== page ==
Deep Fried: The Legend Of The Traditional Christmas Cake
Deep Fried: The Legend Of The Traditional Christmas Cake

Of all the varieties of cakes in the world, the traditional Christmas cake must be the most popular of them all. Packed with dried fruits, spices, sugar, and alcohol, the Christmas cake is definitely a grand affair. But what’s the story behind the cake, why is it often called “Plum” cake, and how did a […]

Of all the varieties of cakes in the world, the traditional Christmas cake must be the most popular of them all. Packed with dried fruits, spices, sugar, and alcohol, the Christmas cake is definitely a grand affair. But what’s the story behind the cake, why is it often called “Plum” cake, and how did a fruit cake become associated with Christmas?


Nothing defines Christmas more than Christmas cake. While in the ’90s, Christmas cake was only baked by bakeries and premium confectioneries, we have seen the surge in cake demand over the last two decades, which has led to the simplest of roadside grocery stores to stock up on packaged, mass-produced Christmas cakes, from the second week of December. The packaging has all the well-publicised and commercialised emblems of Christmas — a fat-old-white Santa, mistletoe, wreaths, snowmen, and whatnot. Like the irrelevance of Santa to Christ’s birthday, the Christmas cake, also, has nothing to do with the Immaculate Conception.


Its roots are rather debauched.


The first examples of a “cake” being the centre of a celebration are found in the Roman Saturnalia. The Saturnalia, a week-long celebration of all things Saturn, from December 17 to December 23, was a bacchanalian period of feasting, revelry, gambling, and merrymaking. It aligns with Saturn sitting at the centre of Capricorn during this period, and the celebration also commemorated the winter solstice on December 21. Amongst various activities and events, a cake would be baked, with a bean hidden inside it. Whoever found the bean, would be crowned the king, for a day, and titled the “Lord of Misrule”. Whatever he said was law, and had to be followed. Rest assured, things got quite naughty. The Romans were not necessarily known for keeping it kosher.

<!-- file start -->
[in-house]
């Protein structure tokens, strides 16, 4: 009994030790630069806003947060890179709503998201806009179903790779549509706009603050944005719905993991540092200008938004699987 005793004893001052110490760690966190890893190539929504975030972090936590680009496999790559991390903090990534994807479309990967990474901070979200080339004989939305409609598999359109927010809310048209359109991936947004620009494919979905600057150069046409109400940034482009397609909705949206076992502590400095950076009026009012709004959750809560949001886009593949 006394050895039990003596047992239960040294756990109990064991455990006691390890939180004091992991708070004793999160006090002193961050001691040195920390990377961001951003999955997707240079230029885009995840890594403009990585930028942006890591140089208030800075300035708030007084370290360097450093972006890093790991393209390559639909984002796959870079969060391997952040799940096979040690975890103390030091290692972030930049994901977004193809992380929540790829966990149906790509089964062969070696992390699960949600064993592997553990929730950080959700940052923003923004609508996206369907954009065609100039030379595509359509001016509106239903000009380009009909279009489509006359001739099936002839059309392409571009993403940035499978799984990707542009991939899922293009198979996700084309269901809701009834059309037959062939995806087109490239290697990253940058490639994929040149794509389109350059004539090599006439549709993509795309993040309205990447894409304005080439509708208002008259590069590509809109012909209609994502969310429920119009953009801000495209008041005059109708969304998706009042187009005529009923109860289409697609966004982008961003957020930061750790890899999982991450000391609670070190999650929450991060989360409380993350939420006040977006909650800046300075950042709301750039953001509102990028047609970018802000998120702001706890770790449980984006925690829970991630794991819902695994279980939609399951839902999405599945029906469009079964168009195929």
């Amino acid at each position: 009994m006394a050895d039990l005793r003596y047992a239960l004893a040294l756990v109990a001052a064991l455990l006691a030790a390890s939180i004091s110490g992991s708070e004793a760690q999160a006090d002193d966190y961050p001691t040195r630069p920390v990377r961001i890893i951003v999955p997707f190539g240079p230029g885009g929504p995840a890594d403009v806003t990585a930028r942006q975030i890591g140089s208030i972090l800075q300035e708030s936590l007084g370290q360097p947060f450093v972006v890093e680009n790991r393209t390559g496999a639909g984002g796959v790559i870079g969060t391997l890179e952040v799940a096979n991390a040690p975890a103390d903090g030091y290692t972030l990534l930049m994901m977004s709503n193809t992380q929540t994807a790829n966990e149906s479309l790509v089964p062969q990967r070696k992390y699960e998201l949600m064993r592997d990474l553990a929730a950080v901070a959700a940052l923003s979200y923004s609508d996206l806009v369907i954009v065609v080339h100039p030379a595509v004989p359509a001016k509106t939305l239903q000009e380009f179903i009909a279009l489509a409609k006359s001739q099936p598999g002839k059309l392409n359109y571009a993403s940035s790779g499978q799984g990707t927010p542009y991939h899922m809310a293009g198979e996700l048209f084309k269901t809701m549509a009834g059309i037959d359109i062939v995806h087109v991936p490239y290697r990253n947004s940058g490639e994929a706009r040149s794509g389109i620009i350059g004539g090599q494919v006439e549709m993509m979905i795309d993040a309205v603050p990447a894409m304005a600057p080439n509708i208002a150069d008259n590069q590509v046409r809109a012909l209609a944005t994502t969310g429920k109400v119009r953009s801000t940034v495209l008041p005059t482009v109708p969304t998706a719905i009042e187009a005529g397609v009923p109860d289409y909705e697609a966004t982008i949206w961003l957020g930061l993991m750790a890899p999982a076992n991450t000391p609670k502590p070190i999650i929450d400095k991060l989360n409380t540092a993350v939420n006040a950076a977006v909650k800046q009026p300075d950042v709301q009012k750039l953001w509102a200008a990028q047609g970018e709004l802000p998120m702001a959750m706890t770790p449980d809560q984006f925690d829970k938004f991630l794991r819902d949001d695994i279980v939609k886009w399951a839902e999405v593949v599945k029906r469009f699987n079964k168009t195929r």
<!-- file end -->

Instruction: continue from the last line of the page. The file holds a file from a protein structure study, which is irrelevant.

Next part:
Later, during the Victorian era, this cake turned into the King’s Cake, or the Twelfth Night Cake, which was brought out on the twelfth night of Christmas (roughly around January 6, depending on whether you counted the 12 days of Christmas from Christmas Eve or Boxing Day), or Epiphany Eve, and while early iterations used to only have a bean (as illustrated in Shakespeare’s Twelfth Night), later, a bean and a pea would be hidden in the cake. The man who finds the bean would be the king, or Lord of Misrule, continuing the Roman tradition well into the 1700s, and the woman who finds the pea, the queen. The Twelfth Night cake was nothing more than a dry dough French bread, topped with sugar frosting and candy. Later versions started having more elaborate toppings, including fruits, and various trinkets or figurines.